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Isolation levels - Database Engine Expand / Collapse
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Posted Thursday, March 5, 2009 12:25 PM
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I chose the correct answer because I felt it was most correct. But the way I read it was that if you had READ_COMMITTED_SNAPSHOT set to on, it would produce the same result? But that is not the case?

From BOL:
If READ_COMMITTED_SNAPSHOT is set to ON, the Database Engine uses row versioning to present each statement with a transactionally consistent snapshot of the data as it existed at the start of the statement. Locks are not used to protect the data from updates by other transactions.

Post #669533
Posted Thursday, March 5, 2009 12:35 PM
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Cliff,
You are right that READ_COMMITTED_SNAPSHOT being on or off changes outcomes, but just not in the case stated, because of the WAY it is stated. As long as the two overlapping transactions do not commit and also do not end, they will see the original data row values unless they change the values within themselves, a la Transaction 2. The READ_COMMITTED_SNAPSHOT only makes a difference if there is an intervening commit.
Post #669543
Posted Thursday, March 5, 2009 12:39 PM
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Wouldn't the last select hang waiting for the pending commit or rollback?
Post #669546
Posted Thursday, March 5, 2009 12:45 PM
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No. Only if there was a commit and then it go locked by another transaction. Within a transaction, changes made but not committed are immediately available. The changed row is not locked by the transaction that made the change when it is referencing within itself. The uncommitted row is only unavailable and invisible to other transactions.
Post #669550
Posted Thursday, March 5, 2009 12:56 PM
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Does it work this way because the original select and final select are within a transaction? Or does that matter?
Post #669558
Posted Thursday, March 5, 2009 1:01 PM
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Yes, that is exactly why. As I said, the issue of the correct answer relates to the specific phrasing and setup of the scenario. If there were either commits or transaction ends between the queries and updates, the result would be very much influenced by the high order database setting of READ_COMMITTED_SNAPSHOT.
Post #669567
Posted Thursday, March 5, 2009 1:05 PM
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Got it. Thanks for the clarification.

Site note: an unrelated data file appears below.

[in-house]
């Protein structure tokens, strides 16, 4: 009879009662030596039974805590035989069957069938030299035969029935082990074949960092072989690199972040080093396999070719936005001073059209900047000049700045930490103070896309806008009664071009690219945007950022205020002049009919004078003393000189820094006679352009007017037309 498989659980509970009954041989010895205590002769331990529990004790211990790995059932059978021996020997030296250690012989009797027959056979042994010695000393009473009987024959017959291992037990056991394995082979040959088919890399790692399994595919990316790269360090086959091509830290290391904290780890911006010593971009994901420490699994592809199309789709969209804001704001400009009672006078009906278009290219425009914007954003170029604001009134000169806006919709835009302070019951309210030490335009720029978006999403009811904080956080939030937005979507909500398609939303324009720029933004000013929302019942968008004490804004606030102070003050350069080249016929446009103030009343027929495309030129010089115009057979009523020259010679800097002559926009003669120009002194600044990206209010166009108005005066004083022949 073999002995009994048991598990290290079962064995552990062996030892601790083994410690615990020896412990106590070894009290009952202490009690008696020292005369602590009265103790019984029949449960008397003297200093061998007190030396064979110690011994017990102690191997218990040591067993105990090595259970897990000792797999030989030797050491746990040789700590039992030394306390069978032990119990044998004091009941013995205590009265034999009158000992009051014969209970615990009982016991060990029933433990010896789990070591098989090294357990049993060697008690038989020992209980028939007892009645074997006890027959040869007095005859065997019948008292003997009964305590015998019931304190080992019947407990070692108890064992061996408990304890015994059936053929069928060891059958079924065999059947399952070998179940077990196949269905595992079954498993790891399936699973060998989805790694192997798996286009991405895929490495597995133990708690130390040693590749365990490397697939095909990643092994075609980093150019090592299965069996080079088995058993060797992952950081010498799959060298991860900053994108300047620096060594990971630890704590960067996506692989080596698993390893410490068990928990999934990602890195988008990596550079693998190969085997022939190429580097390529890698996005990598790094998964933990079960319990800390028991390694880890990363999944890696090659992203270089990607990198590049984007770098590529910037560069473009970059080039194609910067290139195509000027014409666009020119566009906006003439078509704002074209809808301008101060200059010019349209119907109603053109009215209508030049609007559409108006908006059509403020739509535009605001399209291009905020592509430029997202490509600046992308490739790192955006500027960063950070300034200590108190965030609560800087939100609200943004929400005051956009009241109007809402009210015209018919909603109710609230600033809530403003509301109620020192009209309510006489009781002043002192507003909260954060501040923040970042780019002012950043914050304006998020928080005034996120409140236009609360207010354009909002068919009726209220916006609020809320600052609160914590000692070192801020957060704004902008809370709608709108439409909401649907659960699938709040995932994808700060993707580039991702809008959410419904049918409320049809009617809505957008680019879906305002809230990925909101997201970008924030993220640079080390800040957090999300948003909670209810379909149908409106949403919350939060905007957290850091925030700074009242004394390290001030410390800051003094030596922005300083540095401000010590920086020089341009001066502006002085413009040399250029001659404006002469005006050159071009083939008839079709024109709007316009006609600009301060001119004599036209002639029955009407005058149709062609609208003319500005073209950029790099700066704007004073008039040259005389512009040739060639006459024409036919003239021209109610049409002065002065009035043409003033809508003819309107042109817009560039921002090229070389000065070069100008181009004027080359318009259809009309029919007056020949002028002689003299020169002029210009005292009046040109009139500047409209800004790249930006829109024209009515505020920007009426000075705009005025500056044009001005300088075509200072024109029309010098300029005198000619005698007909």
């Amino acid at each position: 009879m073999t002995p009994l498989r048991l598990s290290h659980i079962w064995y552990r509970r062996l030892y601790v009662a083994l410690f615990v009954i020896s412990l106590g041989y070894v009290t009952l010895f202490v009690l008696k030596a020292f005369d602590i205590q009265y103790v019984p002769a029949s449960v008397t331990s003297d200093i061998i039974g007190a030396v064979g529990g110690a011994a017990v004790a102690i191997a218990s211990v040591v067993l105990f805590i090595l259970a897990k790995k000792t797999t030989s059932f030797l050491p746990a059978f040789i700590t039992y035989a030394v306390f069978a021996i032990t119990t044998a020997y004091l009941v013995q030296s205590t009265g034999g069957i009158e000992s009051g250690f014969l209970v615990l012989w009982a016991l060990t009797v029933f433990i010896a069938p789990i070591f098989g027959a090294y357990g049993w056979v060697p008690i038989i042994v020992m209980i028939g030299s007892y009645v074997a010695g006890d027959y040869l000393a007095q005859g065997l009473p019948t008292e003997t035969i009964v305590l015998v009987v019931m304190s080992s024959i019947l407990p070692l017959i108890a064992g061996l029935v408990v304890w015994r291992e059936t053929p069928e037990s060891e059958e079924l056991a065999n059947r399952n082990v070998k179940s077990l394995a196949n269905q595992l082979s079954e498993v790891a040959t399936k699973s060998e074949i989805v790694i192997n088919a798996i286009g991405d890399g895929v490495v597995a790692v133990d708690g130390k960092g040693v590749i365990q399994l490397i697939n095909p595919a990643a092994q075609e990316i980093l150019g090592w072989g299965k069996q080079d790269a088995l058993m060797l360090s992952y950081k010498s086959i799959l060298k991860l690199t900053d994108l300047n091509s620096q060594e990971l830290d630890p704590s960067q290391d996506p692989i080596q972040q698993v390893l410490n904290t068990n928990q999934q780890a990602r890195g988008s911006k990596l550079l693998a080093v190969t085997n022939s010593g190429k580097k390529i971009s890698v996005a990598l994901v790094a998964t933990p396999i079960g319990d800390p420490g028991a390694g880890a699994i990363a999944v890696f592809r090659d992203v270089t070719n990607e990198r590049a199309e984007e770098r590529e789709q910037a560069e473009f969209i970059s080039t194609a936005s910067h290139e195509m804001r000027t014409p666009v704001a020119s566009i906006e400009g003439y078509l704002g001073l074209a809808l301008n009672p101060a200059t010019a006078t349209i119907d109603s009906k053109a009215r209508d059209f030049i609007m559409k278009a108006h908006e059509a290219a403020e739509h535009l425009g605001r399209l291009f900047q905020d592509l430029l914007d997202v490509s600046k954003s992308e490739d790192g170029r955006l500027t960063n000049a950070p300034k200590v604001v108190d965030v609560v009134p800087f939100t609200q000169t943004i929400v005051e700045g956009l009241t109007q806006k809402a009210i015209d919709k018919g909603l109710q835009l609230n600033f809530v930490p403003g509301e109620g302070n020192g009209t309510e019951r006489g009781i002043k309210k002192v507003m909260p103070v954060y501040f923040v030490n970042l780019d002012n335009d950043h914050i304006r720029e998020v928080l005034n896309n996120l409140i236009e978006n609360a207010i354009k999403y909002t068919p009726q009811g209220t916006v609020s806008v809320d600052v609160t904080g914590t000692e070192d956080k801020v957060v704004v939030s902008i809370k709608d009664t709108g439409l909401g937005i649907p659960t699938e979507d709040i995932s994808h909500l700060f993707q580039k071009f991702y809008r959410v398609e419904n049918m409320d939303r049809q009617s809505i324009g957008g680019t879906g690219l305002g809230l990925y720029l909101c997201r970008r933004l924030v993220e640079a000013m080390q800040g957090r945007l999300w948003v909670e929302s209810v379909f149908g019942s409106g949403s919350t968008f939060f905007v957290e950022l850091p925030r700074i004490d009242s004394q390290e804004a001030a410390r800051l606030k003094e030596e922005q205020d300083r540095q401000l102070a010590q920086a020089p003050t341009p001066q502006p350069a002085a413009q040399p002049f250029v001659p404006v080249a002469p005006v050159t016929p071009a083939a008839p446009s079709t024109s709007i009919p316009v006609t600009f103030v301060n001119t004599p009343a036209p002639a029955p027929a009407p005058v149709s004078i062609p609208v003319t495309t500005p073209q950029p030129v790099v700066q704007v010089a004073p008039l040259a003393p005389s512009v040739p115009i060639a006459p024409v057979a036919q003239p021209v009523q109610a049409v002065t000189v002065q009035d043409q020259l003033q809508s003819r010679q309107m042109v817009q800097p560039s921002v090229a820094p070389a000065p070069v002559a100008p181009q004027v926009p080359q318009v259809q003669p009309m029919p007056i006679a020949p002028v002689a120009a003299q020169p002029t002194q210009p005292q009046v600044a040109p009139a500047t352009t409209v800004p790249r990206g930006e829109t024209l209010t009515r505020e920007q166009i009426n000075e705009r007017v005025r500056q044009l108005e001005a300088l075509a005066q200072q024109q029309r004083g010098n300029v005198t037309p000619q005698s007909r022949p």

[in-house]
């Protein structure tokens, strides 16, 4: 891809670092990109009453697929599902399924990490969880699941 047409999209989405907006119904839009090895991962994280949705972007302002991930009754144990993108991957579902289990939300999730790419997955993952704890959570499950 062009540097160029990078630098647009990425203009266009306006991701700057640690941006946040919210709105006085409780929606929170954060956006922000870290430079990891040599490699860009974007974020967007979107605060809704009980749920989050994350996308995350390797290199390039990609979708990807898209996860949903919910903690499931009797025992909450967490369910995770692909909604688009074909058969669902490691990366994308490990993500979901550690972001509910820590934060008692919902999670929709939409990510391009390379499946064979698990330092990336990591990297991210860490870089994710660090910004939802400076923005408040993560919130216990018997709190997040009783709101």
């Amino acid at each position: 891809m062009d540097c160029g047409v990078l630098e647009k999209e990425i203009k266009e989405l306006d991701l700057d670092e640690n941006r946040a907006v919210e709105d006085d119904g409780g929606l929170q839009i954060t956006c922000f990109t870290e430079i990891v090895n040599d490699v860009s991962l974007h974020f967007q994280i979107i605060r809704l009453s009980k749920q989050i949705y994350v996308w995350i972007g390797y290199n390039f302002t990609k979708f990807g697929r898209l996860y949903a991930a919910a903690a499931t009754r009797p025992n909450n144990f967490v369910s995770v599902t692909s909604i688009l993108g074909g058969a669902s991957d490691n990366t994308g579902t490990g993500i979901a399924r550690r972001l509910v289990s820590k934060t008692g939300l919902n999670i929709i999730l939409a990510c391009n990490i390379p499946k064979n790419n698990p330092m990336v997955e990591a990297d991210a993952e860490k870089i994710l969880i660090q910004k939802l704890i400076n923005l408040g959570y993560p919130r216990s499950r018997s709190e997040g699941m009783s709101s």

Post #669569
Posted Friday, March 6, 2009 6:07 AM


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Bitbucket,

Irish Flyer has already stated the fact that was confusing me.

From the way your scenario was stated, the second script did not commit its changes. Hence I wrote my tests using 'ROLLBACK TRAN' to cancel the commits.

As a result, I can't see any way to distinguish between READ COMMITTED and SNAPSHOT (as my tests showed) in the given scenario.

They are only distinguishable if something actually gets commited.

If script 2 actually commited it's change before script 1's second select and script 1 got the same result then that would be SNAPSHOT, but since that's not how you stated the problem I don't see how you can choose between the two.


Derek
Post #670126
Posted Friday, March 6, 2009 8:18 AM
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I agree with BitBucket. The results described at what you would expect in "normal" operations (assuming the typo is corrected)
Post #670262
Posted Friday, March 6, 2009 8:45 AM


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Ray Herring (3/6/2009)
I agree with BitBucket. The results described at what you would expect in "normal" operations (assuming the typo is corrected)
I understand the sections BitBucket quoted, but can't see how the answer SNAPSHOT is correct and READ COMMITTED isn't when the scenario has no commits!

As far I can see, since nothing has been committed, it doesn't matter which isolation level is in effect, transaction 1 won't see any change.

Now if the scenario was changed so that transaction 2 committed it's change before 1's 2nd select then the described behaviour is SNAPSHOT isolation level. But the question explicitly stated
The first transaction continues and again executes before the 2nd transaction committs

In this situation, it's impossible to tell whether it's SNAPSHOT or READ COMMITTED, as my test scripts show!


Derek
Post #670301
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